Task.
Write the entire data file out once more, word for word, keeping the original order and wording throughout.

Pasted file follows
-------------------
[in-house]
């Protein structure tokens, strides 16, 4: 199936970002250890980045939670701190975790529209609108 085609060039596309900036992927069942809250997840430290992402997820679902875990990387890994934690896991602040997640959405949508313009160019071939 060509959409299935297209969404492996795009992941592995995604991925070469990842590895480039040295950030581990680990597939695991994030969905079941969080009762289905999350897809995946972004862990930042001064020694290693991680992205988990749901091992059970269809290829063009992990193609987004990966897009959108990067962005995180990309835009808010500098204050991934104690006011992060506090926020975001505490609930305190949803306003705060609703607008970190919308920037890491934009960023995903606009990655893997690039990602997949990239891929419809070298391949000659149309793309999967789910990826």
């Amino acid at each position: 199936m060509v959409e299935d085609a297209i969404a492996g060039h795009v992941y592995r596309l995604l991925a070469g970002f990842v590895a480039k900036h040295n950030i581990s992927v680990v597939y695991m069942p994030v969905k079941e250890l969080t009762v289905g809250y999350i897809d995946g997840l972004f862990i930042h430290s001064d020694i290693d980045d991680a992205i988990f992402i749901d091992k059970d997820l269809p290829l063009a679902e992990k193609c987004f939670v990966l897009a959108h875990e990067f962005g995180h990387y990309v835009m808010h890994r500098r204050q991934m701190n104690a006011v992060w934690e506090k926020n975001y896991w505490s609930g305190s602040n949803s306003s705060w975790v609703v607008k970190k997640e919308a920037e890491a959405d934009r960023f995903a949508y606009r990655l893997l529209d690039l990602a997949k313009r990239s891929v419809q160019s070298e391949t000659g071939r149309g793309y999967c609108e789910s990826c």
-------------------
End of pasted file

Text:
[in-house]
């Protein structure tokens, strides 16, 4: 199936970002250890980045939670701190975790529209609108 085609060039596309900036992927069942809250997840430290992402997820679902875990990387890994934690896991602040997640959405949508313009160019071939 060509959409299935297209969404492996795009992941592995995604991925070469990842590895480039040295950030581990680990597939695991994030969905079941969080009762289905999350897809995946972004862990930042001064020694290693991680992205988990749901091992059970269809290829063009992990193609987004990966897009959108990067962005995180990309835009808010500098204050991934104690006011992060506090926020975001505490609930305190949803306003705060609703607008970190919308920037890491934009960023995903606009990655893997690039990602997949990239891929419809070298391949000659149309793309999967789910990826």
């Amino acid at each position: 199936m060509v959409e299935d085609a297209i969404a492996g060039h795009v992941y592995r596309l995604l991925a070469g970002f990842v590895a480039k900036h040295n950030i581990s992927v680990v597939y695991m069942p994030v969905k079941e250890l969080t009762v289905g809250y999350i897809d995946g997840l972004f862990i930042h430290s001064d020694i290693d980045d991680a992205i988990f992402i749901d091992k059970d997820l269809p290829l063009a679902e992990k193609c987004f939670v990966l897009a959108h875990e990067f962005g995180h990387y990309v835009m808010h890994r500098r204050q991934m701190n104690a006011v992060w934690e506090k926020n975001y896991w505490s609930g305190s602040n949803s306003s705060w975790v609703v607008k970190k997640e919308a920037e890491a959405d934009r960023f995903a949508y606009r990655l893997l529209d690039l990602a997949k313009r990239s891929v419809q160019s070298e391949t000659g071939r149309g793309y999967c609108e789910s990826c």